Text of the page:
Return to story
EVEN IF you've already bought a pile of toys for the kids, it's not too late to take a careful look at them to make sure they'll be safe playthings. Americans are buying some 3 billion toys and games a year, notes safekids.org, representing a lot of chances for something to go wrong.
Consumers--parents, in particular--need to be the watchdogs when it comes to the toys their children receive, because the Consumer Product Safety Commission can't catch every dangerous toy that hits the shelves. And who trusts that manufacturers--especially those who make cheap toys overseas--place your child's best interests above their own bottom lines?
The CPSC reports that in 2011, over
The threats posed include everything from lead exposure to lacerations, and from choking on small parts to swallowing powerful magnets and suffering hearing damage from loud noises. Toys often come with an age range, but consumers should use their common sense in deciding whether a child is too young for a particular toy.
Earlier this year, the U.S. Public Interest Research Group issued its 27th Trouble in Toyland report, which over the years has prompted 150 toy recalls and regulatory actions. It states that an inordinately high number of injuries are reported among children 2 years old and younger.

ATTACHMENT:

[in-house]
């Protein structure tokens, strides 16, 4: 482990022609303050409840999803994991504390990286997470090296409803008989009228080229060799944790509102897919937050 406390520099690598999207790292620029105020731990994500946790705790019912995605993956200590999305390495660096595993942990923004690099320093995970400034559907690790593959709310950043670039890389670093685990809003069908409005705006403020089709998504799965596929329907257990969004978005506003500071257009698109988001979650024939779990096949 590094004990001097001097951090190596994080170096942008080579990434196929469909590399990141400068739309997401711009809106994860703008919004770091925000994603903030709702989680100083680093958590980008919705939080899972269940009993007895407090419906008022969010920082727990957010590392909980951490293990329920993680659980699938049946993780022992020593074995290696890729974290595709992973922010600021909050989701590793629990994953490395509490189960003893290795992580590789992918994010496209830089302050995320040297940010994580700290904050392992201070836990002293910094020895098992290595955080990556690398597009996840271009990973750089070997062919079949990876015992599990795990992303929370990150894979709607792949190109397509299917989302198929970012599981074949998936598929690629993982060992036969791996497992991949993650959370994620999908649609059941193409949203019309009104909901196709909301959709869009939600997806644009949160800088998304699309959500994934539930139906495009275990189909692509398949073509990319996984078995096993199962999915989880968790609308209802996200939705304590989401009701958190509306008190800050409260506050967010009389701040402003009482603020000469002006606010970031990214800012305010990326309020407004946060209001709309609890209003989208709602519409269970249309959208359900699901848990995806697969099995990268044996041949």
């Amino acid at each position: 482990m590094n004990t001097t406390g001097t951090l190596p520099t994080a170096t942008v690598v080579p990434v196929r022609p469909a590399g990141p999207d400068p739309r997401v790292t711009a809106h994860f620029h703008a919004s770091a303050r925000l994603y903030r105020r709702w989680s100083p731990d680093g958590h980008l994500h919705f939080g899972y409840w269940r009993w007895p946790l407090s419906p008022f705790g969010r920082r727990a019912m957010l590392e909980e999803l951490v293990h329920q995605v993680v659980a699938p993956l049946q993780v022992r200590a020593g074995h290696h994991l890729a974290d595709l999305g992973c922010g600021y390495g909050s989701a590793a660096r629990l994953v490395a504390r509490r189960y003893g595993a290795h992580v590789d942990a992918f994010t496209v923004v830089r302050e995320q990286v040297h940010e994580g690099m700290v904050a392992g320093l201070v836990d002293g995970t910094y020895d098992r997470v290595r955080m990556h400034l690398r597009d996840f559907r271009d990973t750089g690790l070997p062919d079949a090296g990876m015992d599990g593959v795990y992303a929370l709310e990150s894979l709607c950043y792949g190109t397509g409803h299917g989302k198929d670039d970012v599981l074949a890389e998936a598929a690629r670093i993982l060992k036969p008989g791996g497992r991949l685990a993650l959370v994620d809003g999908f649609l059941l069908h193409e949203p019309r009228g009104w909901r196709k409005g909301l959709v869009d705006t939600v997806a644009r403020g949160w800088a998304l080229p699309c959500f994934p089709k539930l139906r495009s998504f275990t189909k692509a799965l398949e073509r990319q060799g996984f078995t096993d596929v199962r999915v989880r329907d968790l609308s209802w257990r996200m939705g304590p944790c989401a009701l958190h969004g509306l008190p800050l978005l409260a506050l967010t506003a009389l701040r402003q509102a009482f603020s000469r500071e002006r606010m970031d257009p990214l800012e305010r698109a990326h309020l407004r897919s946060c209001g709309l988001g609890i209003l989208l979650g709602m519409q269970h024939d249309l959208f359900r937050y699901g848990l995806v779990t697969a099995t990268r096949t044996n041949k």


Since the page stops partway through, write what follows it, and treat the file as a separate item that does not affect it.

To help watchdog agencies do their jobs, PIRG urges that manufacturers be required to supply information about the chemicals used in producing their toys. This would help consumers spot possible toxic substances. It also urges the CPSC to get specific in its "small part" definition, and on the precise levels of cadmium and lead considered to be dangerous.
Moreover, the group calls on consumers, especially parents, to be wary of potential dangers and do their own homework to learn what to flag. If parents (or others) discover a toy that might be dangerous, or has caused an injury, they should report it to the CPSC at cpsc.gov or saferproducts.gov, or call 800/638-2772.
With many comprehensive laws designed to protect children from dangerous toys already on the books, the key, child-safety advocates say, is in providing the CPSC with adequate resources to test toys and enforce the law.